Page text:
spid63 FILESTREAM: effective level = 0, configured level = 0, file system access share name = 'MSSQLSERVER'.
spid63 FILESTREAM: effective level = 0, configured level = 0, file system access share name = 'MSSQLSERVER'.
spid63 Configuration option 'xp_cmdshell' changed from 1 to 0. Run the RECONFIGURE statement to install.
spid63 FILESTREAM: effective level = 0, configured level = 0, file system access share name = 'MSSQLSERVER'.
spid63 Configuration option 'show advanced options' changed from 1 to 1. Run the RECONFIGURE statement to install.
spid63 Configuration option 'xp_cmdshell' changed from 0 to 1. Run the RECONFIGURE statement to install.
spid63 FILESTREAM: effective level = 0, configured level = 0, file system access share name = 'MSSQLSERVER'.
spid63 Configuration option 'show advanced options' changed from 1 to 1. Run the RECONFIGURE statement to install.
spid63 FILESTREAM: effective level = 0, configured level = 0, file system access share name = 'MSSQLSERVER'.
spid63 Configuration option 'xp_cmdshell' changed from 1 to 0. Run the RECONFIGURE statement to install.
spid63 FILESTREAM: effective level = 0, configured level = 0, file system access share name = 'MSSQLSERVER'.
spid63 Configuration option 'show advanced options' changed from 1 to 1. Run the RECONFIGURE statement to install.
spid63 FILESTREAM: effective level = 0, configured level = 0, file system access share name = 'MSSQLSERVER'.
spid63 Configuration option 'xp_cmdshell' changed from 0 to 1. Run the RECONFIGURE statement to install.
spid63 FILESTREAM: effective level = 0, configured level = 0, file system access share name = 'MSSQLSERVER'.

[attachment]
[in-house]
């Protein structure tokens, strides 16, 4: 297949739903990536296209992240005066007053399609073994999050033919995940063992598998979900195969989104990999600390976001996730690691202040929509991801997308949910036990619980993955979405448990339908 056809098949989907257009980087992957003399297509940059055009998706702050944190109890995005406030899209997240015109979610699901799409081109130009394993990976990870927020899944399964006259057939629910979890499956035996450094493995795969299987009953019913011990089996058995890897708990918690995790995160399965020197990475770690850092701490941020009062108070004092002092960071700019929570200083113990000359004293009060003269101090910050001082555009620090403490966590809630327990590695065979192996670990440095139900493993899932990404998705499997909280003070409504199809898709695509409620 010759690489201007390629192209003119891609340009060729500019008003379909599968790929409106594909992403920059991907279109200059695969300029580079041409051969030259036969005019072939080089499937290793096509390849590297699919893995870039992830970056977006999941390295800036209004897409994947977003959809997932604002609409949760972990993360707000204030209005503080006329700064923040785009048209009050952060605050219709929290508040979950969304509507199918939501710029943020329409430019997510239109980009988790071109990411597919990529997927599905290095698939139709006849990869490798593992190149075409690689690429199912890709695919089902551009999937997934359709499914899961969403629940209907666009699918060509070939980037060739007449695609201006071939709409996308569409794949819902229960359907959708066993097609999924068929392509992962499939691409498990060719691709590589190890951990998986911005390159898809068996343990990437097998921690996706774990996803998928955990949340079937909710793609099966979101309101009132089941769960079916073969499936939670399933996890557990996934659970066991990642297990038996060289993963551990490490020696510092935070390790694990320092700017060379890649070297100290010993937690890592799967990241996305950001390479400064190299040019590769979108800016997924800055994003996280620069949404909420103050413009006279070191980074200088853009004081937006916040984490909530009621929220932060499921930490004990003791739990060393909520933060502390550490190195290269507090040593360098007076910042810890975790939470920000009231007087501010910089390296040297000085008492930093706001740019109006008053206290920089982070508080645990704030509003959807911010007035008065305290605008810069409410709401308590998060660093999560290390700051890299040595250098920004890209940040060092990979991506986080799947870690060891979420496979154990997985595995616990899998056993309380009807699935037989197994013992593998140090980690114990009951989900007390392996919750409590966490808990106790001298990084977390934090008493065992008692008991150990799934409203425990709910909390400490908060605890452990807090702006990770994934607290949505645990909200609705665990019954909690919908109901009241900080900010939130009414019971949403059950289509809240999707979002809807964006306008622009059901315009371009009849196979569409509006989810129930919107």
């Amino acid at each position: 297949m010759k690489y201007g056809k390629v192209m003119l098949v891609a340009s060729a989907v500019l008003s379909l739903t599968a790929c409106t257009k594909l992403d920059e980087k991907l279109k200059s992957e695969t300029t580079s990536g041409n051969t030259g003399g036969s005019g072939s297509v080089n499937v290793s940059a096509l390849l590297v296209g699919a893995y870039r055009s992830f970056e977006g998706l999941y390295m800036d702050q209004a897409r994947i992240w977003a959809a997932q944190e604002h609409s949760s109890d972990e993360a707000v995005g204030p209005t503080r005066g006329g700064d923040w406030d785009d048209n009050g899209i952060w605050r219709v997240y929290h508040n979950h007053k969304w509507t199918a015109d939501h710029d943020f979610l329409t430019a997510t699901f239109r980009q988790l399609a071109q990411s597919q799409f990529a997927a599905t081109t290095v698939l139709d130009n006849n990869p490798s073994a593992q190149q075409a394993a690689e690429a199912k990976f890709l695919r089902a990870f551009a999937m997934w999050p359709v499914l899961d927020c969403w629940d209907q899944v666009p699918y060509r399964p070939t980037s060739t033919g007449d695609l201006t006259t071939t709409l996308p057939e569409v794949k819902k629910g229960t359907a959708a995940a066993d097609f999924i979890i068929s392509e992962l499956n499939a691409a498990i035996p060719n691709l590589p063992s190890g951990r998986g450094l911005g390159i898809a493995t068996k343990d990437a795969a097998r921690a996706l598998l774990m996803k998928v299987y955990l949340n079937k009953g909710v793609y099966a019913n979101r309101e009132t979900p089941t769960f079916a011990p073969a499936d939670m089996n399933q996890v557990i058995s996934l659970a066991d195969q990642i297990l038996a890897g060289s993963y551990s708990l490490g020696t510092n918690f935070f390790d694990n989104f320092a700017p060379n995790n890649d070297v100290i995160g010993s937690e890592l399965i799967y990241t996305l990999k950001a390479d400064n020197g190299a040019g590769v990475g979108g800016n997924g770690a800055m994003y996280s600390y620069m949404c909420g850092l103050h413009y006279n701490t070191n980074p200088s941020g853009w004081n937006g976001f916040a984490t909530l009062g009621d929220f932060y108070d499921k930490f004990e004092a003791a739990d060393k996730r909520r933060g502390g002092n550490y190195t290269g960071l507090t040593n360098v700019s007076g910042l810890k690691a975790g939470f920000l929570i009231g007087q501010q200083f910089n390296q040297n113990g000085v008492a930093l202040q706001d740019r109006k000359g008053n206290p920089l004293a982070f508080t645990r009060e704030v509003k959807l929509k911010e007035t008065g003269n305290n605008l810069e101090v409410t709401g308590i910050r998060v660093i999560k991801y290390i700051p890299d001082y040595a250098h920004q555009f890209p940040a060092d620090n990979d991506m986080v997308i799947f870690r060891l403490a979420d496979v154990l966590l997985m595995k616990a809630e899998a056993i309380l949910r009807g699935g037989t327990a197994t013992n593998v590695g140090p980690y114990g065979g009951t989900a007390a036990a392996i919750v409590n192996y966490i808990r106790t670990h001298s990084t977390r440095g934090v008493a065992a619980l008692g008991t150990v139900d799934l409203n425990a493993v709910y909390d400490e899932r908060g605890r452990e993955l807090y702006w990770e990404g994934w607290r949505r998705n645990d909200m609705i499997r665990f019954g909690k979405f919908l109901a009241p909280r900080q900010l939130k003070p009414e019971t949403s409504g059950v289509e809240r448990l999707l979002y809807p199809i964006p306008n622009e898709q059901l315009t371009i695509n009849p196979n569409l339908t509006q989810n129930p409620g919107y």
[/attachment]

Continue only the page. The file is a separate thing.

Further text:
So the simple fact is that the xp_cmdshell setting being enabled or disabled does not prevent anything. Additionally if you see the error messages listed above in the log, then it doesn’t tell you who did it, it just tells when it happened.

Questions:
Q: All my users have sysadmin (sa) permissions, how can I prevent them from running xp_cmdshell.
A: Well you can’t. Perhaps the better question would be how to convert all those sysadmin users to not be sysadmins.

 

What are your thoughts on xp_cmdshell?  Post a response below, I would love to hear from people on this one.

Posted in SQL Server Tagged with: ,
5 comments on “Is enabling xp_cmdshell a security risk?
  1. Sean McCown says:

    Hey Steve, thanks for writing this. I get so angry listening to DBAs argue that cmdshell is evil when they’re clearly not coming from a logical standpoint. When I started reading this I was really scared you were going to try to make some ridiculous argument about how dangerous it is.
    Anyway, good job on this.

  2. Cody Konior says:

    Don’t forget that you can go a step further by removing xp_cmdshell completely (not just the extended procedure but also the DLLs behind it) This breaks stuff pretty severely but it’s documented since 2000 https://support.microsoft.com/en-us/kb/891984

    Of course then service packs can add it back, so… people need to learn to live with it.

    • SteveStedman SteveStedman says:

      Cody,
      Thanks for the info. Good points. I guess if you really want to get rid of xp_cmdshell, removing the DLLs behind it would be one way of doing it.

      -Steve Stedman

  3. Brian K says:

    Agree with you re: xp_cmdshell. It’s locked down properly and any security issues with it are more symptoms of a more generic security issue.

    Here’s a somewhat-related question: is there a best practice regarding the “show advanced options” feature? I see all kinds of links saying you need to turn it on in order to get to the good stuff, but nobody ever says you should turn it back off again. I know turning it on and off is trivial (as long as you’re sysadmin or serveradmin) but I’m wondering if people typically keep it off and only turn it on when needed.